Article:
31 March 2009

The Palestinian archipelago

Strange Maps is an excellent blog which will likely be the next addition to my tag of "highly recommended blogs." Today's offering is an unusual portrayal of the geography of the West Bank region of Palestine.

This map is considerably more interesting than previous maps of this fragmented area (see also the Wiki set of historic maps), in that it uses color-coding to convert the conventional geopolitical boundaries to the appearance of a chain of islands.
“Maybe posting the full map would help to take it for what it is, i.e. an illustration of the West Bank’s ongoing fragmentation based on the (originally temporary) A/B/C zoning which came out of the Oslo process, still valid until now. To make things clear, areas ‘under water’ strictly reflect C zones, plus the East Jerusalem area, i.e. areas that have officially remained under full Israeli control and occupation following the Agreements. These include all Israeli settlements and outposts as well as Palestinian populated areas.”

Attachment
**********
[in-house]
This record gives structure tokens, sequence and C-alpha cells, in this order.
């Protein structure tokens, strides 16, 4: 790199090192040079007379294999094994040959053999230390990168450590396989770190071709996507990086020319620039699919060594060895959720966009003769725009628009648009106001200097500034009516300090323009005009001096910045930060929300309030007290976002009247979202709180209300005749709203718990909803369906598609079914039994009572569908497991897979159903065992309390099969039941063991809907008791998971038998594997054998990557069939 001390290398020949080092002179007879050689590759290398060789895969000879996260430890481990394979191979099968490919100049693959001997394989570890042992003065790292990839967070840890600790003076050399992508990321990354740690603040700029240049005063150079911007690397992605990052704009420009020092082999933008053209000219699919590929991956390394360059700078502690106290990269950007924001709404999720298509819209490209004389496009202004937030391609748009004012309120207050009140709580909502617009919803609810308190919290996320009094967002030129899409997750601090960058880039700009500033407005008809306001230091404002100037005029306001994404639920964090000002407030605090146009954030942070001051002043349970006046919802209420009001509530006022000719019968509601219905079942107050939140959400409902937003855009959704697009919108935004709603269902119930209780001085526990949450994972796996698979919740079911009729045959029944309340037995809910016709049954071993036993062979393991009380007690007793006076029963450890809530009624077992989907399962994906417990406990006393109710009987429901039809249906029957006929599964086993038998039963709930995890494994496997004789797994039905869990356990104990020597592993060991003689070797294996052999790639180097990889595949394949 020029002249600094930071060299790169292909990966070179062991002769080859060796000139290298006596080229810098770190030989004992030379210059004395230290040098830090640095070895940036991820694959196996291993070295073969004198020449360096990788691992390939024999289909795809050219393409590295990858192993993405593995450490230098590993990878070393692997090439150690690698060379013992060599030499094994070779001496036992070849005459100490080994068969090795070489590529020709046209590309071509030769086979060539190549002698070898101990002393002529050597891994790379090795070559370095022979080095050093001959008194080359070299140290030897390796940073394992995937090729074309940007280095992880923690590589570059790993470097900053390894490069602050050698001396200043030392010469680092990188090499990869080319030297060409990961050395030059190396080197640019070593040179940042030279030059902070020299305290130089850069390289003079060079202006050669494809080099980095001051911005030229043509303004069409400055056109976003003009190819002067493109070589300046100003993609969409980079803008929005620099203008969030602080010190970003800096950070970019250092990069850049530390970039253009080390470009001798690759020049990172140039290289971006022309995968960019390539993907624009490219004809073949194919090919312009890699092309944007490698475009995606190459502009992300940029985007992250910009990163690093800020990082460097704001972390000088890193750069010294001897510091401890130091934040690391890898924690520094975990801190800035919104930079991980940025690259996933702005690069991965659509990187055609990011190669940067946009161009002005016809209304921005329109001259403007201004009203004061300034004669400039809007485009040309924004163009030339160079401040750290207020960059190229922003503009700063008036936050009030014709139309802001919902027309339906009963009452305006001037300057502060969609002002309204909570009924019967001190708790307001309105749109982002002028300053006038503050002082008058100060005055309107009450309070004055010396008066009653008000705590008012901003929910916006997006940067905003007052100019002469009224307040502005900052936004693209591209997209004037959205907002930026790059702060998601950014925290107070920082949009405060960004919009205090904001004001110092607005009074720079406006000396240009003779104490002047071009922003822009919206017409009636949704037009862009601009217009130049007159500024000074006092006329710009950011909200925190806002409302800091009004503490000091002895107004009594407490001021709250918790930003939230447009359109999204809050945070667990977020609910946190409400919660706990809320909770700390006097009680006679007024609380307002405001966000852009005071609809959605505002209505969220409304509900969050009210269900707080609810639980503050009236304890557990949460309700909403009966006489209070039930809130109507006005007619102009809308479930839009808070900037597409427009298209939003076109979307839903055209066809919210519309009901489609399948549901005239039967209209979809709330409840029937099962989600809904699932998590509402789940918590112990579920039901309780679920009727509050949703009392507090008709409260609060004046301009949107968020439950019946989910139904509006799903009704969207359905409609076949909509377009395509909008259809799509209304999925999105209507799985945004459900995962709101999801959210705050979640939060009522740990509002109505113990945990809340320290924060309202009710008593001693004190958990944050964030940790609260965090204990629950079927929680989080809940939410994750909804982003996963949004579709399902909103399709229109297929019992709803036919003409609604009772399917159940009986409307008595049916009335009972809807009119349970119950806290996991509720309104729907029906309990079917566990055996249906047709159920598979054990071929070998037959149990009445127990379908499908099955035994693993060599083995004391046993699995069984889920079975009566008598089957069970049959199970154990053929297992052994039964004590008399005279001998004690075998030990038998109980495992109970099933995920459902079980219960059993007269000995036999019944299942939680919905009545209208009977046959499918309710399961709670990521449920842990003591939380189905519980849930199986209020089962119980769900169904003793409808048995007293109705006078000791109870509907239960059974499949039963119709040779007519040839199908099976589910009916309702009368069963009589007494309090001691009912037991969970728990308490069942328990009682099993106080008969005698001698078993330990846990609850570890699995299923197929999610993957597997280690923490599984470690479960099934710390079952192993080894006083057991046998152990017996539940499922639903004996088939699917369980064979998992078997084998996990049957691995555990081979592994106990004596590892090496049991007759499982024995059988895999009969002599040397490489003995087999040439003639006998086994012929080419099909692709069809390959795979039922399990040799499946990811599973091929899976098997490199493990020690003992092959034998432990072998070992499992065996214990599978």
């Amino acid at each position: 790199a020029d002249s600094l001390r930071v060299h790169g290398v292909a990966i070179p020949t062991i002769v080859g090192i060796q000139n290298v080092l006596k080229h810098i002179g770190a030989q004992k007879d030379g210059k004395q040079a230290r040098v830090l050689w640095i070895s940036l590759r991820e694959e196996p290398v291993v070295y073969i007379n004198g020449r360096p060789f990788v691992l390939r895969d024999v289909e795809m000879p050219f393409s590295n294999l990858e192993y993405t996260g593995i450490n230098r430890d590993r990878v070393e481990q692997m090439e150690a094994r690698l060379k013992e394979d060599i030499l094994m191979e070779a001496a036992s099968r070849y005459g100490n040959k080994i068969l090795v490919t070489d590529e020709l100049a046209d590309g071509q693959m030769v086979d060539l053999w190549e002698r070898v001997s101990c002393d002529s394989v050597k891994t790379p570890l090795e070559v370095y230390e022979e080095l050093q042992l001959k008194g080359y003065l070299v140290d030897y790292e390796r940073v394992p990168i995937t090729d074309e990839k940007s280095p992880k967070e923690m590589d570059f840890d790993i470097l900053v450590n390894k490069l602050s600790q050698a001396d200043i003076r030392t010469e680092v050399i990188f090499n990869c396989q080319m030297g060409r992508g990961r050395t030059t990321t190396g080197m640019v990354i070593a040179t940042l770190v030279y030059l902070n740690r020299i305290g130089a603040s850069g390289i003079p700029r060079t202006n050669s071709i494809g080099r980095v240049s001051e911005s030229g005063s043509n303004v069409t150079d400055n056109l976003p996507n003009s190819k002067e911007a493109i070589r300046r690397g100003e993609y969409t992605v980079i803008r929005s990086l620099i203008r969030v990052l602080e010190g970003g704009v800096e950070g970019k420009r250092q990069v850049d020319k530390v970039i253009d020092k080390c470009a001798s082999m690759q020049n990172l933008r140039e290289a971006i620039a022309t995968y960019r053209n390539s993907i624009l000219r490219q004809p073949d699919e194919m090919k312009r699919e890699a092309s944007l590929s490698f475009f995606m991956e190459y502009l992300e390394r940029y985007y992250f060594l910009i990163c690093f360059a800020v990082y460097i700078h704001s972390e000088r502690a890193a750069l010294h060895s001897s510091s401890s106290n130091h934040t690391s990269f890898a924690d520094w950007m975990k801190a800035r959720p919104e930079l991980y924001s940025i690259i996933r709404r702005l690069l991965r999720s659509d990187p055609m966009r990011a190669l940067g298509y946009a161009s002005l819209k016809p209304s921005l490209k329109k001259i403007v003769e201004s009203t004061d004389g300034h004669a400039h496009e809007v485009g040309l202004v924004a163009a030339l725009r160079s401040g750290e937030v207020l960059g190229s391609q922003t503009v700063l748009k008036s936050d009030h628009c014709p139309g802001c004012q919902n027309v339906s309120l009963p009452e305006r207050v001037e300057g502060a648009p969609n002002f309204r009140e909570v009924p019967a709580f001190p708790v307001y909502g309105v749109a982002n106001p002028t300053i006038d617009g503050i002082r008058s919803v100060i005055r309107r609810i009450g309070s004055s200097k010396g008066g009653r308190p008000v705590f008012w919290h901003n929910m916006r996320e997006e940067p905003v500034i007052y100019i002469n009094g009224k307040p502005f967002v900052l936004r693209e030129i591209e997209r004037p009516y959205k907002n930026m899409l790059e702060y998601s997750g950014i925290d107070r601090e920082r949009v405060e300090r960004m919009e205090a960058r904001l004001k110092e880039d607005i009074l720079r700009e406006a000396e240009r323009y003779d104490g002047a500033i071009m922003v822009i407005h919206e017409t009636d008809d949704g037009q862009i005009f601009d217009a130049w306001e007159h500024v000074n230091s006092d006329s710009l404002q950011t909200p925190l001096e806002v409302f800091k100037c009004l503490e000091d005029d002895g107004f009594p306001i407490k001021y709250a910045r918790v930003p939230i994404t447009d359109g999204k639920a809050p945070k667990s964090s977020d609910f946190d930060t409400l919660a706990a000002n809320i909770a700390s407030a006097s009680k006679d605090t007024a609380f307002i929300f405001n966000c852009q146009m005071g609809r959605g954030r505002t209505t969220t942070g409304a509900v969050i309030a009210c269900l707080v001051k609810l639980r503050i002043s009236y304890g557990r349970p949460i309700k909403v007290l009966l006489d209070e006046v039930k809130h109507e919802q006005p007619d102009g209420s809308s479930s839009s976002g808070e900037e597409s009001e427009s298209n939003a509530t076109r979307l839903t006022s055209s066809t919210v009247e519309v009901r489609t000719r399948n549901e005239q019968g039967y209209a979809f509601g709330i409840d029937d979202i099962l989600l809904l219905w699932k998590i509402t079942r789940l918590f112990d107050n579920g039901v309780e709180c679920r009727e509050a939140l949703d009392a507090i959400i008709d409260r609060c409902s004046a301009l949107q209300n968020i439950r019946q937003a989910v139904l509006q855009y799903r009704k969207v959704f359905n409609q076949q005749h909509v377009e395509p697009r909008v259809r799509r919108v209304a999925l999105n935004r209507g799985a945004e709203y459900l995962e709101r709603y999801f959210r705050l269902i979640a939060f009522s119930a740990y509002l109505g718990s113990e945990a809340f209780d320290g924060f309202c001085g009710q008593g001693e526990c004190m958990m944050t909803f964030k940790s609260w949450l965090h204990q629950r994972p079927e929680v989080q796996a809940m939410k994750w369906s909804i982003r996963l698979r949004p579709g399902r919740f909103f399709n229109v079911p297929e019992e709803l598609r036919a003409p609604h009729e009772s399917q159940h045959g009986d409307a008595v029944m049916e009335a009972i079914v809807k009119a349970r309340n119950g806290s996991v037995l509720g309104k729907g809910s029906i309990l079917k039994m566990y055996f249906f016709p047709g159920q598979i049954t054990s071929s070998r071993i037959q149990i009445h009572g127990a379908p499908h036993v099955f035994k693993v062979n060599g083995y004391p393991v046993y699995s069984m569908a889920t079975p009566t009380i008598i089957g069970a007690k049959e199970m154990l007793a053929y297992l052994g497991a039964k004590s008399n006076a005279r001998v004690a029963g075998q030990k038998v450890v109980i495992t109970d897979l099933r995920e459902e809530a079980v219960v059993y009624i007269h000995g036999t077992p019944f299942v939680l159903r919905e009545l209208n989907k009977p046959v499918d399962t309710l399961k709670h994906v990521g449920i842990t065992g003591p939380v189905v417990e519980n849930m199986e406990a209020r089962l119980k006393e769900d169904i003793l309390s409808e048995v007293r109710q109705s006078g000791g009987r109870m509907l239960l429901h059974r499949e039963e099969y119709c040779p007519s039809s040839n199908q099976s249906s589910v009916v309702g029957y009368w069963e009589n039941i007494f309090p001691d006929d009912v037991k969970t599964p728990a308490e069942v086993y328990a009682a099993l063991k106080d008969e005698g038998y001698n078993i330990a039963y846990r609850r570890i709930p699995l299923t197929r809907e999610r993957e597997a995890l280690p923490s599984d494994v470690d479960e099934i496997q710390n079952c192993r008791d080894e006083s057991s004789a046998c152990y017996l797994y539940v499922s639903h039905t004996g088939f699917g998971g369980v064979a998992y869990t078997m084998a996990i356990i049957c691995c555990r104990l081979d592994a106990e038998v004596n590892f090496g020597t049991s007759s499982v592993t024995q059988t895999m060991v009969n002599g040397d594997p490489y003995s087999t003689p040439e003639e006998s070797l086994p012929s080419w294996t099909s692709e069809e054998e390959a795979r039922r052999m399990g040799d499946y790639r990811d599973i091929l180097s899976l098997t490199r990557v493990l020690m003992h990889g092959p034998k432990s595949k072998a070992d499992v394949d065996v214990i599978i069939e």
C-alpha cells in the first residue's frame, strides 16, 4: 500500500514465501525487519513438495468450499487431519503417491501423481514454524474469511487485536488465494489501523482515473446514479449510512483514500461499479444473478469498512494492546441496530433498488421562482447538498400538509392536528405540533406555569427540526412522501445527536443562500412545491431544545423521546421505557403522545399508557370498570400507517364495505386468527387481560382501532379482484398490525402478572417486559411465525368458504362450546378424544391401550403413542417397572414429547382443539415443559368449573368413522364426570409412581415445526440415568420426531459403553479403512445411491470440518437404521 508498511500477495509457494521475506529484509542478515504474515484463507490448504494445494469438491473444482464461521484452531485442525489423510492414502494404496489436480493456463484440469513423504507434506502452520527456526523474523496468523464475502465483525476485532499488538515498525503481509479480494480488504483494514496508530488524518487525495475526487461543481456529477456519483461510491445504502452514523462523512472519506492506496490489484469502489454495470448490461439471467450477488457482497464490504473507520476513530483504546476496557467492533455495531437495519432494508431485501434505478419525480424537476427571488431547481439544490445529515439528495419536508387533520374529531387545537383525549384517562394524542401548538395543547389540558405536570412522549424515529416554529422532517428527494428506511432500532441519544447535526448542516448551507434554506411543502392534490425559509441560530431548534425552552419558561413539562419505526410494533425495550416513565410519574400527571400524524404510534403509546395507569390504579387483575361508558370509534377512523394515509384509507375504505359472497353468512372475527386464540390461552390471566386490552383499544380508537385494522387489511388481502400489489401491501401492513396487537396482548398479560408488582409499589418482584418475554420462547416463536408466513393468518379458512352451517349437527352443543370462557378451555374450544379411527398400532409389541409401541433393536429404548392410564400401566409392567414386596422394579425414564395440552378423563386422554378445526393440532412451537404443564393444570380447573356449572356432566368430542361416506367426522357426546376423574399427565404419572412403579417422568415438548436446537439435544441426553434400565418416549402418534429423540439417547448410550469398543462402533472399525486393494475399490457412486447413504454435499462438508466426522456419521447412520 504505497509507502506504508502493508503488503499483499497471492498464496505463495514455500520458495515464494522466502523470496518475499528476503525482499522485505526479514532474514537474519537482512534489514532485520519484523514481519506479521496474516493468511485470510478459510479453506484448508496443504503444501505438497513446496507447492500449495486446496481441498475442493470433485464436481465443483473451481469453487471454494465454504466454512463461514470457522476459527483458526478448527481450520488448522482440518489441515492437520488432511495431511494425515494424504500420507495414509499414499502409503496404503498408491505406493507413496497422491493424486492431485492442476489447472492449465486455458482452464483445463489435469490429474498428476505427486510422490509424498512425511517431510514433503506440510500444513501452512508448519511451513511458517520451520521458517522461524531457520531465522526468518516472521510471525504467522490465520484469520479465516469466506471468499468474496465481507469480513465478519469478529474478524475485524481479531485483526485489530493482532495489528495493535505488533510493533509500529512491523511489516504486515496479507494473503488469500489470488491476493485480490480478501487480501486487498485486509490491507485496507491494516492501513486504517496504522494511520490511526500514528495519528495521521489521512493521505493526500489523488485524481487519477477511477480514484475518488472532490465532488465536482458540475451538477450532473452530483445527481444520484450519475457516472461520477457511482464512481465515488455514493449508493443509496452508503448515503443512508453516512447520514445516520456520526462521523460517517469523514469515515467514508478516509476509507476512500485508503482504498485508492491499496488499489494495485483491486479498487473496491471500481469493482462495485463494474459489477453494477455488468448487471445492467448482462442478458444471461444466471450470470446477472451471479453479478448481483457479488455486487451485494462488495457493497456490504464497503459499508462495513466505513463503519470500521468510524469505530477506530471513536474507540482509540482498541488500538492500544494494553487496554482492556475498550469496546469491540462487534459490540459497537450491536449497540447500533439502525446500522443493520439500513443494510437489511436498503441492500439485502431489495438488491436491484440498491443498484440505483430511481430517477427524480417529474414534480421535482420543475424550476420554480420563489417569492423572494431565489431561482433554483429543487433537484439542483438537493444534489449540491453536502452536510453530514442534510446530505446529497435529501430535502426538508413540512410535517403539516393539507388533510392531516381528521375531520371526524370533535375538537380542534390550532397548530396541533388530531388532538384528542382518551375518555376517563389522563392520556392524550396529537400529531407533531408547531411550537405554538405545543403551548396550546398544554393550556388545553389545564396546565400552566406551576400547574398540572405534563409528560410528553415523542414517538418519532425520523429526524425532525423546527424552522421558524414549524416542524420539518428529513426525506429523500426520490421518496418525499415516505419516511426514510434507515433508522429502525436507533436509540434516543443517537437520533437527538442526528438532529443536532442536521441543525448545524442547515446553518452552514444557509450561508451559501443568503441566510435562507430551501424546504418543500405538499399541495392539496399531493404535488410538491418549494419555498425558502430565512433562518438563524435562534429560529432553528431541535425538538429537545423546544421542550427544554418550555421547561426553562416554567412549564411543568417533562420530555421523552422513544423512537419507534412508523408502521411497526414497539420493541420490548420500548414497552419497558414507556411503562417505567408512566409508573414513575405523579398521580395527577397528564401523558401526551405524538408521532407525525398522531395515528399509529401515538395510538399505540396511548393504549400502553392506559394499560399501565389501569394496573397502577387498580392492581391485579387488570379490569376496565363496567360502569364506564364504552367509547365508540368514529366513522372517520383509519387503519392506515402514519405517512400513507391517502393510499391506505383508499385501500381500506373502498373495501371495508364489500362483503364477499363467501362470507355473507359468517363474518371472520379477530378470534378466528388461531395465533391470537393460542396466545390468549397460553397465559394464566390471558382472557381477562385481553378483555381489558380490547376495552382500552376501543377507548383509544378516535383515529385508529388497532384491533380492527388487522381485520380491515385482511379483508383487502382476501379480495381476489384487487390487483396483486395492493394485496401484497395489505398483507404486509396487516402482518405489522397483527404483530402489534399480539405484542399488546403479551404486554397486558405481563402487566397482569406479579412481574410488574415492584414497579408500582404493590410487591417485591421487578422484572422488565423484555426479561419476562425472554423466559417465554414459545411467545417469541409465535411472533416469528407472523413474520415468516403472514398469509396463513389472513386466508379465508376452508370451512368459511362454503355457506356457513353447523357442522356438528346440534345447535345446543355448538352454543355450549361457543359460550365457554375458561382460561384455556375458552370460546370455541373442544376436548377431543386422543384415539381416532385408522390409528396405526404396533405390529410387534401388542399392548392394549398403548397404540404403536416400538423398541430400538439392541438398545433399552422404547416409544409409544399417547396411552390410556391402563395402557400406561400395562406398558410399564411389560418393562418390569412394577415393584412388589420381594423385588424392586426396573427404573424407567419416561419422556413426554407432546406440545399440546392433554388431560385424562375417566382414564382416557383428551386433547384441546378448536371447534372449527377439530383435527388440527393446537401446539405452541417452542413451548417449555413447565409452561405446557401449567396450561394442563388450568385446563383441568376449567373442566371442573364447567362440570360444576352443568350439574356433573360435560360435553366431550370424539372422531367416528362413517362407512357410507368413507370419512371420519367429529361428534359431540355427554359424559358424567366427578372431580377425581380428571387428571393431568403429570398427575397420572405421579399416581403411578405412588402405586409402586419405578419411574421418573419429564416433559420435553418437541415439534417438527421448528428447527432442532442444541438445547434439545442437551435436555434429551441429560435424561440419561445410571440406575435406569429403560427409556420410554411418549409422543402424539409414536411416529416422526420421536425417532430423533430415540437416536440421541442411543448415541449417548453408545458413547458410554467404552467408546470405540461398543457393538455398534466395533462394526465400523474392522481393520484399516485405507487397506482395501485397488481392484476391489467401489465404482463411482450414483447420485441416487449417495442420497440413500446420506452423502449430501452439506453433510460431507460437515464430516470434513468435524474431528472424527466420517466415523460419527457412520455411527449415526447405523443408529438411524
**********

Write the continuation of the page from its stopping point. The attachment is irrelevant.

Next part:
Those colours, incidentally, denote urban areas (orange), nature reserves (shaded), zones of partial autonomy (dark green) and of total autonomy (light green). Totally fanciful are of course the dotted lines symbolising shipping links, the palm trees signifying protected beachland, and the purple symbols representing various aspects of seaside pleasure. The blue icon, labelled Zone sous surveillance (‘Zone under surveillance’) has some bearing on reality, as the locations of the warships match those of permanent Israeli checkpoints.

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